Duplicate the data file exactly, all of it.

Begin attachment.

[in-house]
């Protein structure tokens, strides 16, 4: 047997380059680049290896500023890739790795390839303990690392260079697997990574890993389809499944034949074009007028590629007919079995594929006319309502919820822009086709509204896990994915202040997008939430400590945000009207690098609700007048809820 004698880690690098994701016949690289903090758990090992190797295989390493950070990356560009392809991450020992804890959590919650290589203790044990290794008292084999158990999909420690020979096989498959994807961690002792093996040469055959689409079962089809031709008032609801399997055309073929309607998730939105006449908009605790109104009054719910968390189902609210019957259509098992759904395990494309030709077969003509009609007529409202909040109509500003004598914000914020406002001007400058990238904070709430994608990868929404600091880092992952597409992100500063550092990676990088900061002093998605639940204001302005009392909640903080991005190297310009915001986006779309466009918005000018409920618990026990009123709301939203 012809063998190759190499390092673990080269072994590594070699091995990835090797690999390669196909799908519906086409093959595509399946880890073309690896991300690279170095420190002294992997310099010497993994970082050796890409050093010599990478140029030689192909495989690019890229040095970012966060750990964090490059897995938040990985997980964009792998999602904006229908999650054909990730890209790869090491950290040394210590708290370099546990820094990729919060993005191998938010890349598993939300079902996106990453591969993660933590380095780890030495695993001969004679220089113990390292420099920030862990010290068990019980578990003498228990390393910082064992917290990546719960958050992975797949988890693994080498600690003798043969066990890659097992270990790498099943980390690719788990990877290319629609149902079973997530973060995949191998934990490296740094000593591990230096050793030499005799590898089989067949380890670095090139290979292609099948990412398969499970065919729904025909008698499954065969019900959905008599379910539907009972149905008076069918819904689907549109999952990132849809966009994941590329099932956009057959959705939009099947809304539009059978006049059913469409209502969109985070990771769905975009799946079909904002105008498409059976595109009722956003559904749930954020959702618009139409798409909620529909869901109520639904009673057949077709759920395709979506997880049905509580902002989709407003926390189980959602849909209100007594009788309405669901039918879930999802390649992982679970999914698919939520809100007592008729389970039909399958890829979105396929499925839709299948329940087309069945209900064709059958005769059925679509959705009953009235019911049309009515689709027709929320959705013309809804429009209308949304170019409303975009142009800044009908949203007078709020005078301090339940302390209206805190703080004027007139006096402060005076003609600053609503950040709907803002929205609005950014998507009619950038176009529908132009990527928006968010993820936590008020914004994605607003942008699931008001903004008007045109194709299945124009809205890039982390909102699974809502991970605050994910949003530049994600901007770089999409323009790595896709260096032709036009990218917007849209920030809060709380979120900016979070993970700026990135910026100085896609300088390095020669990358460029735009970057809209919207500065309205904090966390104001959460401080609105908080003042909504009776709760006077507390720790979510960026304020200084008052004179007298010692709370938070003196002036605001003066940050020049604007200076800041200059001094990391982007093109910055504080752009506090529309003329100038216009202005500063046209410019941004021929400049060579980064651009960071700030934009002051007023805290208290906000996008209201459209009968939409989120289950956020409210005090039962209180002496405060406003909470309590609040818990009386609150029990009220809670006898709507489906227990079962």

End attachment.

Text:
[in-house]
């Protein structure tokens, strides 16, 4: 047997380059680049290896500023890739790795390839303990690392260079697997990574890993389809499944034949074009007028590629007919079995594929006319309502919820822009086709509204896990994915202040997008939430400590945000009207690098609700007048809820 004698880690690098994701016949690289903090758990090992190797295989390493950070990356560009392809991450020992804890959590919650290589203790044990290794008292084999158990999909420690020979096989498959994807961690002792093996040469055959689409079962089809031709008032609801399997055309073929309607998730939105006449908009605790109104009054719910968390189902609210019957259509098992759904395990494309030709077969003509009609007529409202909040109509500003004598914000914020406002001007400058990238904070709430994608990868929404600091880092992952597409992100500063550092990676990088900061002093998605639940204001302005009392909640903080991005190297310009915001986006779309466009918005000018409920618990026990009123709301939203 012809063998190759190499390092673990080269072994590594070699091995990835090797690999390669196909799908519906086409093959595509399946880890073309690896991300690279170095420190002294992997310099010497993994970082050796890409050093010599990478140029030689192909495989690019890229040095970012966060750990964090490059897995938040990985997980964009792998999602904006229908999650054909990730890209790869090491950290040394210590708290370099546990820094990729919060993005191998938010890349598993939300079902996106990453591969993660933590380095780890030495695993001969004679220089113990390292420099920030862990010290068990019980578990003498228990390393910082064992917290990546719960958050992975797949988890693994080498600690003798043969066990890659097992270990790498099943980390690719788990990877290319629609149902079973997530973060995949191998934990490296740094000593591990230096050793030499005799590898089989067949380890670095090139290979292609099948990412398969499970065919729904025909008698499954065969019900959905008599379910539907009972149905008076069918819904689907549109999952990132849809966009994941590329099932956009057959959705939009099947809304539009059978006049059913469409209502969109985070990771769905975009799946079909904002105008498409059976595109009722956003559904749930954020959702618009139409798409909620529909869901109520639904009673057949077709759920395709979506997880049905509580902002989709407003926390189980959602849909209100007594009788309405669901039918879930999802390649992982679970999914698919939520809100007592008729389970039909399958890829979105396929499925839709299948329940087309069945209900064709059958005769059925679509959705009953009235019911049309009515689709027709929320959705013309809804429009209308949304170019409303975009142009800044009908949203007078709020005078301090339940302390209206805190703080004027007139006096402060005076003609600053609503950040709907803002929205609005950014998507009619950038176009529908132009990527928006968010993820936590008020914004994605607003942008699931008001903004008007045109194709299945124009809205890039982390909102699974809502991970605050994910949003530049994600901007770089999409323009790595896709260096032709036009990218917007849209920030809060709380979120900016979070993970700026990135910026100085896609300088390095020669990358460029735009970057809209919207500065309205904090966390104001959460401080609105908080003042909504009776709760006077507390720790979510960026304020200084008052004179007298010692709370938070003196002036605001003066940050020049604007200076800041200059001094990391982007093109910055504080752009506090529309003329100038216009202005500063046209410019941004021929400049060579980064651009960071700030934009002051007023805290208290906000996008209201459209009968939409989120289950956020409210005090039962209180002496405060406003909470309590609040818990009386609150029990009220809670006898709507489906227990079962």